- There’s a wealth gap among very high net worth individuals, per a new Wealth-X report.
- Those worth $15 million to $30 million make up just 16% of that cohort, but account for double the wealth.
- It shows just how concentrated wealth really is at the top, and how stark inequality is.
- See more stories on Insider’s business page.
Even millionaires have a wealth gap.
One out of every 10 millionaires has a net worth between $5 to $30 million, which Wealth-X defines as “very high net worth” (VHNW) individuals in its annual report. But the wealth among this wealthy class is lopsided.
Two-thirds of the VHNW class (about 1.7 million people) comprise the cohort’s lowest wealth tier of $5 million to $10 million, per the report. But those in the upper two tiers – the $15 million to $20 million range and the $20 million to $30 million range – represent just 421,170 people, less than 16% of the VHNW population. And they hold twice as much wealth, or 32% of the total.
The VHNW class is collectively worth $26.8 trillion, accounting for a quarter of millionaires’ total global wealth of $105 trillion. Those worth $1 million to $5 million account for 40% of this total wealth, while those worth over $30 million account for 34%.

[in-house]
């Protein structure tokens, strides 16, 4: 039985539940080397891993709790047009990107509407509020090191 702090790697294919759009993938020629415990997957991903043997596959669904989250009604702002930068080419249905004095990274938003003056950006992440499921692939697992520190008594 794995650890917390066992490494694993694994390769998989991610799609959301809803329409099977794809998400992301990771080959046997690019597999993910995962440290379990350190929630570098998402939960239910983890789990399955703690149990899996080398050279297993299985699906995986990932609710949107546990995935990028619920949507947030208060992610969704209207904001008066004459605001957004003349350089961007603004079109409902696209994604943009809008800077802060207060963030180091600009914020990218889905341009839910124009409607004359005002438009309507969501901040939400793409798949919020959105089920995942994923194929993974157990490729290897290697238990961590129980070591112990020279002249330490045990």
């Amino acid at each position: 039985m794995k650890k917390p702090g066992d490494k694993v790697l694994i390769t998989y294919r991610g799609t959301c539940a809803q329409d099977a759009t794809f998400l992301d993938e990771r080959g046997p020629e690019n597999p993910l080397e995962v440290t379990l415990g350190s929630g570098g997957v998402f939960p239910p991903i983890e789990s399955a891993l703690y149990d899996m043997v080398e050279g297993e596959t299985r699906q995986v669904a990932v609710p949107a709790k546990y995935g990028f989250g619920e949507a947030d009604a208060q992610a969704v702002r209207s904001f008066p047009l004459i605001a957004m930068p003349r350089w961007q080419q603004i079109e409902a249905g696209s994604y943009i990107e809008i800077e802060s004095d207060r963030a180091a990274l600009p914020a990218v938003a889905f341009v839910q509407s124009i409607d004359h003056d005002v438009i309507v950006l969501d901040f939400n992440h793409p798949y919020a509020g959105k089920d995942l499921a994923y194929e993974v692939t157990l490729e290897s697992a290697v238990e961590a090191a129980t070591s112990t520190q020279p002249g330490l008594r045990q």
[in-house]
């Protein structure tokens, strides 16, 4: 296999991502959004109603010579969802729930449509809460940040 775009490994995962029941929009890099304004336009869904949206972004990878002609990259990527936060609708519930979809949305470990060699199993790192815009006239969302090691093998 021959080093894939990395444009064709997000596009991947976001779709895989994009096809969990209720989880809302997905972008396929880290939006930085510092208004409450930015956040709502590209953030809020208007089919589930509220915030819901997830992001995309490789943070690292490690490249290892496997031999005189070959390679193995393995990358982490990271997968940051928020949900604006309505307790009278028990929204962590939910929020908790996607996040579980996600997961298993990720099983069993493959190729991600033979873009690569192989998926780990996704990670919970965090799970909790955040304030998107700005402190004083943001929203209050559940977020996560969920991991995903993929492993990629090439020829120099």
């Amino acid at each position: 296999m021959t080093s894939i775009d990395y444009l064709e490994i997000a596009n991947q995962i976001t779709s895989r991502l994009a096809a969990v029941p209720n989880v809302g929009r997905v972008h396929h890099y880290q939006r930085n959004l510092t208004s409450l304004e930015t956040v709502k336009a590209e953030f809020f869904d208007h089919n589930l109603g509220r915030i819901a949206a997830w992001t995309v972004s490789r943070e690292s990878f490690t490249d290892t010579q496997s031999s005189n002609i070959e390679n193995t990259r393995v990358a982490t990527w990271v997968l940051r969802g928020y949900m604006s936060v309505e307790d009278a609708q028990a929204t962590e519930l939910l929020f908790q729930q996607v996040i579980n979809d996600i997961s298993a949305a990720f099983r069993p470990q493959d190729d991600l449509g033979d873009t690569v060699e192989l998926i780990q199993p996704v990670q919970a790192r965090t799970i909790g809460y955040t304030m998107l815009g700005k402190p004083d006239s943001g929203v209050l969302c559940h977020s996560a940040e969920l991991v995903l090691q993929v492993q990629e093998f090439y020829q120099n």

This means that across both the larger millionaire population and the VHNW cohort, vast amounts of wealth are held by an exclusive group.
The pandemic has widened wealth inequality
Pre-pandemic, wealth inequality was lurking underneath America’s surface. As Insider’s Andy Kiersz reported, there was a “two-track” economy: those who owned stocks, or were already firmly middle or high-income, were reaping the benefits of a booming economy. An increasing share of national income was going to the top 1%.
The bottom of the K dragged downward, with lower-income individuals continuing to struggle with the economic fallout. The poor were financially vulnerable, with many on unemployment benefits or risking their health as an essential service worker. From June to November, about 7.8 million Americans fell below the poverty line.
Meanwhile, higher-income Americans were six times more likely to be able to work from home than lower-wage workers, according to research from the Economic Policy Institute. They were spending less and saving more, and the very richest have been growing their billions.
The wealth gap among VHNW millionaires, and millionaires overall, says a lot about the wealth gap among the rich and the poor. It shows just how concentrated wealth is at the very top.
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